Seyfarth Shaw’s Business Immigration Practice Group has learned from a variety of sources that the U.S. Department of Homeland Security (DHS), in cooperation with the Department of Labor (DOL), has raised the ante in its scrutiny of foreign workers and the firms who sponsor those foreign employees for immigration benefits. This Management Alert will summarize the latest information and provide suggested actions for employers and foreign nationals to maintain immigration compliance and facilitate interactions with immigration officials. Please communicate with your Seyfarth Shaw immigration counsel if you desire additional information or guidance.

Recent actions of U.S. Customs & Border Protection (CBP) at the Newark, New Jersey airport involving the refusal of admission and expedited removal of foreign citizens who sought admission on H-1B work visas have caused substantial concern, both for U.S.-based employers and for their foreign employees in nonimmigrant work visa status. While this incident may have been specific to Newark CBP officials, it appears to be an example of a growing, ominous trend. As we have reported, DHS has been dramatically ratcheting up its anti-fraud enforcement efforts in the immigration arena. The recent activity in Newark illustrates a new level of cooperation and sharing of information among the federal agencies tasked with administering and enforcing our immigration laws.

Recent Government Activity

CBP has confirmed that inspectors at the Newark, New Jersey airport, working in conjunction with the Office of Fraud Detection and National Security (FDNS)—a division within the U.S. Citizenship and Immigration Services (USCIS) National Security and Records Verification Directorate—and the DOL Office of Investigations, have collaborated in an investigation of specific H-1B petitioning employers. The CBP officers questioned foreign workers seeking admission in H-1B status about their employers, their pay, and their job duties, and sought other information concerning the terms and conditions of employment. This information was then compared to earlier written statements made in related nonimmigrant petition filings. Newark CBP has also confirmed that airport inspectors have begun conducting random checks of returning H-1B, L-1, and other employment-based nonimmigrant visa holders to verify whether the information provided by the foreign employee is consistent with information contained in relevant employment-based immigration petitions and applications. If this additional questioning reveals material discrepancies, CBP may choose to allow the foreign national to withdraw his or her application for admission (in which event, the person’s work visa will be cancelled) or to subject the foreign national to expedited removal (deportation) from the United States (thereby triggering a five-year bar on reentry).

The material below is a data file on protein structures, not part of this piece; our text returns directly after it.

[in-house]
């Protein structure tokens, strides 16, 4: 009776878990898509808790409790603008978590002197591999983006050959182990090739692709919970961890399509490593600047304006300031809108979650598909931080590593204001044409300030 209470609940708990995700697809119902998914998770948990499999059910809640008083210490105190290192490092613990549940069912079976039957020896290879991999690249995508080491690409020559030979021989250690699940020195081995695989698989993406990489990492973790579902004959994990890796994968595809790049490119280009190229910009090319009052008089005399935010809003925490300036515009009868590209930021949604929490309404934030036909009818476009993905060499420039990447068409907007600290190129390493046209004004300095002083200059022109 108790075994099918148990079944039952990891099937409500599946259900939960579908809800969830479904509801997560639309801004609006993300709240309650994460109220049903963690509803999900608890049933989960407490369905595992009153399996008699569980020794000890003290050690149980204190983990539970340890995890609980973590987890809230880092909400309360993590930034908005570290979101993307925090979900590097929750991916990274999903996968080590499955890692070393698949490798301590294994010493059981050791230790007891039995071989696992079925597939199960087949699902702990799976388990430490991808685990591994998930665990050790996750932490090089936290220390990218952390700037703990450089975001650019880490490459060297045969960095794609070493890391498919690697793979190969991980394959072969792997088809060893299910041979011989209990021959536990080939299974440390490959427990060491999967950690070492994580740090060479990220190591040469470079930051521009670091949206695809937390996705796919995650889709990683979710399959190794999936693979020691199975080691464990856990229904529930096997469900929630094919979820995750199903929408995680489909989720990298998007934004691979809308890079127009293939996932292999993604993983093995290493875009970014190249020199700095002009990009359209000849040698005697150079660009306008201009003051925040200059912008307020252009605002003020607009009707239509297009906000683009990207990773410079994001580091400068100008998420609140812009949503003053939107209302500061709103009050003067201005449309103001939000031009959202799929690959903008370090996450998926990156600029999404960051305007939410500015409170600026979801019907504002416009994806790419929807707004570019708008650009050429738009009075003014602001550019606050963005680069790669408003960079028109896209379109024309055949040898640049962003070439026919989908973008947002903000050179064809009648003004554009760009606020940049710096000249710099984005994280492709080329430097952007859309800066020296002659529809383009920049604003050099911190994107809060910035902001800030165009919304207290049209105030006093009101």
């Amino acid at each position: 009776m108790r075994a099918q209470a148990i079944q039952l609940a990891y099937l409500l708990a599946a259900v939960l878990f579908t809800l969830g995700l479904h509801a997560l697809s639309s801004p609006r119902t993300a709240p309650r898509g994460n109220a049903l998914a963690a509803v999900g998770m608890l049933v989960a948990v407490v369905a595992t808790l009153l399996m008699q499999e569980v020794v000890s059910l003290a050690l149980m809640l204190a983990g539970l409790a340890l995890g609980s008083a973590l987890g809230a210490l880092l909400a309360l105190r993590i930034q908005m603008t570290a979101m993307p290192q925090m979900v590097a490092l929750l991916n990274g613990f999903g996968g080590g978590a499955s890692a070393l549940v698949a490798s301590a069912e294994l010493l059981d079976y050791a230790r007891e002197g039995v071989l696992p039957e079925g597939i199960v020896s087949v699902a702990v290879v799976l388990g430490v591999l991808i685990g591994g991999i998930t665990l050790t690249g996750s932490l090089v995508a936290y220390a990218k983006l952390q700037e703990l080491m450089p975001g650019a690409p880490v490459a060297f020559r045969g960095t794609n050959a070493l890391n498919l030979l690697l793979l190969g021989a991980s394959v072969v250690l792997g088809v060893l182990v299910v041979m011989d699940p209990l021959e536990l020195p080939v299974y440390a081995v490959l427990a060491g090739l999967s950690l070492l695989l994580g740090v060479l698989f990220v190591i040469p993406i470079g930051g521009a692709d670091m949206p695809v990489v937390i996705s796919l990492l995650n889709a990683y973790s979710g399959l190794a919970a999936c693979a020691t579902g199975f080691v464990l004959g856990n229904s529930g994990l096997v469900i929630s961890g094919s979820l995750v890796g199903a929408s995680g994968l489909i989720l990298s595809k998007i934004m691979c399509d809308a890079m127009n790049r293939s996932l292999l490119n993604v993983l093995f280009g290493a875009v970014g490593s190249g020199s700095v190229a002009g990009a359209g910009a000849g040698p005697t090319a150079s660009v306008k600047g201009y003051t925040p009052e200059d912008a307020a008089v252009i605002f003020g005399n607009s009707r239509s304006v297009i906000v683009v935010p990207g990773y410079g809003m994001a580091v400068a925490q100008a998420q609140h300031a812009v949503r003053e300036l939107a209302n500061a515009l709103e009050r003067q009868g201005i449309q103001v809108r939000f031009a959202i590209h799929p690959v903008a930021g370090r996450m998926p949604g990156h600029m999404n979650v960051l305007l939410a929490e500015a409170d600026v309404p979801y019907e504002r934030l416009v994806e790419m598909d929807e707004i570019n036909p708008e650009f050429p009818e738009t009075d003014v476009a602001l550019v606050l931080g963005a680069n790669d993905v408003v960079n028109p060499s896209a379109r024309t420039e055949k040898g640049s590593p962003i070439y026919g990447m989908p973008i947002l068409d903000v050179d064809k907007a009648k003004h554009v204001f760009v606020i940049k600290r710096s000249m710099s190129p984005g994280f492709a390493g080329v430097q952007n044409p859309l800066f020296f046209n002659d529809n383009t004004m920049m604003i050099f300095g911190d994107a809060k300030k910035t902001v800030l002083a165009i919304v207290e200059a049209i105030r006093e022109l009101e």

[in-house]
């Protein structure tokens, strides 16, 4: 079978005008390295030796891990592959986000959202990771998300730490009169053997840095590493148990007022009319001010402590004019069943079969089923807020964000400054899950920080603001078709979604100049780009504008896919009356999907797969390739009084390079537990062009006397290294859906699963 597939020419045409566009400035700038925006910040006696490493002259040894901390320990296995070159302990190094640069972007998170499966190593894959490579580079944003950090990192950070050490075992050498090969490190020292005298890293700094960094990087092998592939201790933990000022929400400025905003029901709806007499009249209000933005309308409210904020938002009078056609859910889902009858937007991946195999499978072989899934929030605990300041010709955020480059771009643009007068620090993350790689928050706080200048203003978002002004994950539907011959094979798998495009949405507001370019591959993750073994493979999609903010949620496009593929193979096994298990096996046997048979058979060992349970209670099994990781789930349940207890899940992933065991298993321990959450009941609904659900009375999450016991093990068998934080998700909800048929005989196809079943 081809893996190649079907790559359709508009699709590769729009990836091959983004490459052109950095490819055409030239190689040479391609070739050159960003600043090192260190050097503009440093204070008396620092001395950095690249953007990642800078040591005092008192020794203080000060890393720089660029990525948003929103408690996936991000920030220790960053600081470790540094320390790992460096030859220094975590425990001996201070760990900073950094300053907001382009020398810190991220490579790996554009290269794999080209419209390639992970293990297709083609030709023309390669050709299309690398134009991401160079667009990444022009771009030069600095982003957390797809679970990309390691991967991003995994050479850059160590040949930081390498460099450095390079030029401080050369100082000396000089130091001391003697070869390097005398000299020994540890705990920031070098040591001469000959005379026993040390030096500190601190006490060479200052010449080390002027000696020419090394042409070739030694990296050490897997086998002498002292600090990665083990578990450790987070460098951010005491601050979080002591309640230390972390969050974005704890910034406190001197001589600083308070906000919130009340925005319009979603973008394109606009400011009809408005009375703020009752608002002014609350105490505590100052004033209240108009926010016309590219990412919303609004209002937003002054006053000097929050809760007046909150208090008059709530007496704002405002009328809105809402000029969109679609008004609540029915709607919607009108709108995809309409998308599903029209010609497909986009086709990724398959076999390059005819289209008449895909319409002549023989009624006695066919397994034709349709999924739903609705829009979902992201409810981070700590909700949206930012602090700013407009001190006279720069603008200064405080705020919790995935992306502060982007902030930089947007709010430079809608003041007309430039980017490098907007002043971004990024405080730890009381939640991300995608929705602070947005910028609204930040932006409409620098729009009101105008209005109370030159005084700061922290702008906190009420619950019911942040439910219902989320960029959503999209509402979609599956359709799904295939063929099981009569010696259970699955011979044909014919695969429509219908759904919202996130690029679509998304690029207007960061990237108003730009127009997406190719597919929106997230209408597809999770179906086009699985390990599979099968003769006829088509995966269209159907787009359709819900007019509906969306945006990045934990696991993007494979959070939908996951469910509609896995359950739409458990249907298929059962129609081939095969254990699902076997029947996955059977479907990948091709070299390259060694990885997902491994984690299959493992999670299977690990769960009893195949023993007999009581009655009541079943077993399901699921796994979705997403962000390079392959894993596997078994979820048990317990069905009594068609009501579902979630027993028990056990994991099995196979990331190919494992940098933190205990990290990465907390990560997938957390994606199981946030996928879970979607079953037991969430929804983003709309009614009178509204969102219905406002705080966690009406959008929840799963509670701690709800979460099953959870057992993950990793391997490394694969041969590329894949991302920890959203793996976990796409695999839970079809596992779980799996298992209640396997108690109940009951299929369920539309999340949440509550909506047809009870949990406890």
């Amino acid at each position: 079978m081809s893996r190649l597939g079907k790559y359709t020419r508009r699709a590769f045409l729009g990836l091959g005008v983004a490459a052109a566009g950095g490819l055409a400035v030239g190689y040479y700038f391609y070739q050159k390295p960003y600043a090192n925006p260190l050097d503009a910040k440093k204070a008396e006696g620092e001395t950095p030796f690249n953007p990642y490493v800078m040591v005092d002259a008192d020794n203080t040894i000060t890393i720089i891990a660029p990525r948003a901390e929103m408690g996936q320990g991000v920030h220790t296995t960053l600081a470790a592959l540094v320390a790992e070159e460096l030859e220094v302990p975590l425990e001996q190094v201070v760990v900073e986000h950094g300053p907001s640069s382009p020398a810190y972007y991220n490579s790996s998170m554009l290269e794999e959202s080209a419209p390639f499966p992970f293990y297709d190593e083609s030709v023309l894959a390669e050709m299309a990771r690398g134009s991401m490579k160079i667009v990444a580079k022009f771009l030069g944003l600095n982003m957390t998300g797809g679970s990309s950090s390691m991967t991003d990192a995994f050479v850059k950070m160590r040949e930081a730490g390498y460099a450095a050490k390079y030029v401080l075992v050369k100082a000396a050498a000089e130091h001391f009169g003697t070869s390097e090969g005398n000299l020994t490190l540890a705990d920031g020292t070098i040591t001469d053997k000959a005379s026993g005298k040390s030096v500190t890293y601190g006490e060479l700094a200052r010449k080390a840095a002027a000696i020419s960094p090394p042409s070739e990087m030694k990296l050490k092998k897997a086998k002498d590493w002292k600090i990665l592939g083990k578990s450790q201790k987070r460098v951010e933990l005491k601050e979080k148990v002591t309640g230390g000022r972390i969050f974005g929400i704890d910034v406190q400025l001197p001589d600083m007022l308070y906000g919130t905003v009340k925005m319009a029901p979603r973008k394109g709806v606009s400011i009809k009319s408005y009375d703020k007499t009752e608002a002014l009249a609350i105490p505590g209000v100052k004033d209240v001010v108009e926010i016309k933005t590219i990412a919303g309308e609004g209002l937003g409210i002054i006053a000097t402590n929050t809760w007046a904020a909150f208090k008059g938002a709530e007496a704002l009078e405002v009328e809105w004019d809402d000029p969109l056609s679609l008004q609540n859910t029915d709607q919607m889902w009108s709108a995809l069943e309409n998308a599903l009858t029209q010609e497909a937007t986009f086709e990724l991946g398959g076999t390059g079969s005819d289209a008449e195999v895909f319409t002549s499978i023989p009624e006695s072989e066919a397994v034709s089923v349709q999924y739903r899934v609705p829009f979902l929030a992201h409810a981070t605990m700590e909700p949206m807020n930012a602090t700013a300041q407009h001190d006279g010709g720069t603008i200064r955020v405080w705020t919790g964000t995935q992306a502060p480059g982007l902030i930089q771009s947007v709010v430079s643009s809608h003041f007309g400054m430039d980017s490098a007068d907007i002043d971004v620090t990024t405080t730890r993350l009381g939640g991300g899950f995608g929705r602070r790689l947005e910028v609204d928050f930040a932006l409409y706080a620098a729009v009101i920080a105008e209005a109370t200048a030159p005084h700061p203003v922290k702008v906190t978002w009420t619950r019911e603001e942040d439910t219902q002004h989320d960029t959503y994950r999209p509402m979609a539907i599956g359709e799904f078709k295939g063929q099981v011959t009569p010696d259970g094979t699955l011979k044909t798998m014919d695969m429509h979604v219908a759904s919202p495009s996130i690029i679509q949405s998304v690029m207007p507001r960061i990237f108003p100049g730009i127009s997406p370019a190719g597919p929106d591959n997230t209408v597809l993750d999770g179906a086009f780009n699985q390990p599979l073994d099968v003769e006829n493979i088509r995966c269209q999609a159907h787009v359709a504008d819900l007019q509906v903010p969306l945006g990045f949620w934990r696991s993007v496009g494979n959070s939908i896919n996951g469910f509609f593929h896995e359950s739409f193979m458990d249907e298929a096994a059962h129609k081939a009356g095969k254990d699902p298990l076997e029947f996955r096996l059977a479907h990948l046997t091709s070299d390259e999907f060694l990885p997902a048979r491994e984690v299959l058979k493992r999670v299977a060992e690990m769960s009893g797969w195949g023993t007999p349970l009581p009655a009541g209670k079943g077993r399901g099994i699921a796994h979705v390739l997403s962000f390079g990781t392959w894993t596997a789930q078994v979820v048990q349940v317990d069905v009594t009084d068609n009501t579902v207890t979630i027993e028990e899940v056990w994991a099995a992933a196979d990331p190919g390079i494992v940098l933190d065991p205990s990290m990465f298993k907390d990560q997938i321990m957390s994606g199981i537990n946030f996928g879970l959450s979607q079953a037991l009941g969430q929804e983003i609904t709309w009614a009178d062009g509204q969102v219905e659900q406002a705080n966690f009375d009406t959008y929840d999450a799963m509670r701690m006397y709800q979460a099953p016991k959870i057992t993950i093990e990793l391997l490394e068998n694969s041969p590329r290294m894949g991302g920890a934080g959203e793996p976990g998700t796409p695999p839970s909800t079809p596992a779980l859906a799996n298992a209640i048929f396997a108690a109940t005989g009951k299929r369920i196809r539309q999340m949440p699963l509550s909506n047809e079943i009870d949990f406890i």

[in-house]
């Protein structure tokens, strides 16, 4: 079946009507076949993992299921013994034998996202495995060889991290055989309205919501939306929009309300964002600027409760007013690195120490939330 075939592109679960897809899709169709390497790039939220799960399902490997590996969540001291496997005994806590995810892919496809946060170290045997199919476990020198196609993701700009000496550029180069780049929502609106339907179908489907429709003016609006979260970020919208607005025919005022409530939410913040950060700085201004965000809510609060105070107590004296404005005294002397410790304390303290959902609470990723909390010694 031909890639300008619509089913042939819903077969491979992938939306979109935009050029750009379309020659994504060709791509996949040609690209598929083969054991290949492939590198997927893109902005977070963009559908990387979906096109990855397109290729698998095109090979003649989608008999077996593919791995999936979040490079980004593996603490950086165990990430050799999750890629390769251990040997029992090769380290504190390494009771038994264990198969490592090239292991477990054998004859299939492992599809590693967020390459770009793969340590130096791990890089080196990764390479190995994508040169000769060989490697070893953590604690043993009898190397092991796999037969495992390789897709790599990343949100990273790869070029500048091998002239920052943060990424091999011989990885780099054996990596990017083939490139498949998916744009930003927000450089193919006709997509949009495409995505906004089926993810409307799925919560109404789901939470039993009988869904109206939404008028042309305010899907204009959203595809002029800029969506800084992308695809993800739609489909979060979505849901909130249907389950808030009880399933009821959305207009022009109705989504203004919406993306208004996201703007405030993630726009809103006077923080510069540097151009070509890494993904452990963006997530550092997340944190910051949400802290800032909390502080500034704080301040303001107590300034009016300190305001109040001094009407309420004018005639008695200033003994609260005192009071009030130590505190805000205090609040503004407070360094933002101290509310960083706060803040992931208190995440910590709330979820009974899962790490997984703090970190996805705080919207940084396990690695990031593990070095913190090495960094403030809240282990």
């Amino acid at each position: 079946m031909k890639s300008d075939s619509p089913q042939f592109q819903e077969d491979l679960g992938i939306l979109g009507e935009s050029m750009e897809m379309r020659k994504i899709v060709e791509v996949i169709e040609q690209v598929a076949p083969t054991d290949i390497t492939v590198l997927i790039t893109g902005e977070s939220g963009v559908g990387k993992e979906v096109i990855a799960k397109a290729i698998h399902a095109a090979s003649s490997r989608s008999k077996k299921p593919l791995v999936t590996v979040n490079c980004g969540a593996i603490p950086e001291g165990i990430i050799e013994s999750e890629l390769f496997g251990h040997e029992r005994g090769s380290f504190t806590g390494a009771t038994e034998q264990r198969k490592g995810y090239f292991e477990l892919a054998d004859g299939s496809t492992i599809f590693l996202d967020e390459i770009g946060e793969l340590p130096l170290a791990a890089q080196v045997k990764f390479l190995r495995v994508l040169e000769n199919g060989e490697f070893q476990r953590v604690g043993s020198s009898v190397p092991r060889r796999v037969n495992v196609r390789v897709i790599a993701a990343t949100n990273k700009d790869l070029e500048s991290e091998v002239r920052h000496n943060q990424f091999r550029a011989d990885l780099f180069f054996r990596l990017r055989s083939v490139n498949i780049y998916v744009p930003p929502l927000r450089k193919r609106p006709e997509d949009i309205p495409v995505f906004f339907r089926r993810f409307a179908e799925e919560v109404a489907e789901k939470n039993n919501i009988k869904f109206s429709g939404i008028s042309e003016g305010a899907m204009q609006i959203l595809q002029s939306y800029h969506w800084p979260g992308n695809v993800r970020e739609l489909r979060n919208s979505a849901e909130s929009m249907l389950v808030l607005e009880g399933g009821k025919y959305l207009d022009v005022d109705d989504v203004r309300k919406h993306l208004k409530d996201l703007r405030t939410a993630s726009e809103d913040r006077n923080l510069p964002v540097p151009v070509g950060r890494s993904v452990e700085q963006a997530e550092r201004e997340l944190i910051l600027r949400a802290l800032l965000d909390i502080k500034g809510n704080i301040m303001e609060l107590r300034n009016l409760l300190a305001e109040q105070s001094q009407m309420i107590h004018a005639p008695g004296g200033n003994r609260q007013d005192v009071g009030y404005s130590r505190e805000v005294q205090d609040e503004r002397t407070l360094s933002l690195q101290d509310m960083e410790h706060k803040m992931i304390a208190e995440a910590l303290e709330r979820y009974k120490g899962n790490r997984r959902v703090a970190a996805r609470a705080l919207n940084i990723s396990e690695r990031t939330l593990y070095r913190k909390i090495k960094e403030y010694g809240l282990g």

Moreover, in line with this climate of heightened scrutiny, USCIS has added the following new warnings on Form I-797 Approval Notices:

NOTICE: Although this application/petition has been approved, DHS reserves the right to verify the information submitted in this application, petition, and/or supporting documentation to ensure conformity with applicable laws, rules, regulations, and other authorities. Methods used for verifying information may include, but are not limited to, the review of public information and records, contact by correspondence, the Internet, or telephone, and site inspections of businesses and residences. Information obtained during the course of verification will be used to determine whether revocation, rescission, and/or removal proceedings are appropriate. Applicants, petitioners, and representatives of record will be provided an opportunity to address derogatory information before any formal proceeding is initiated.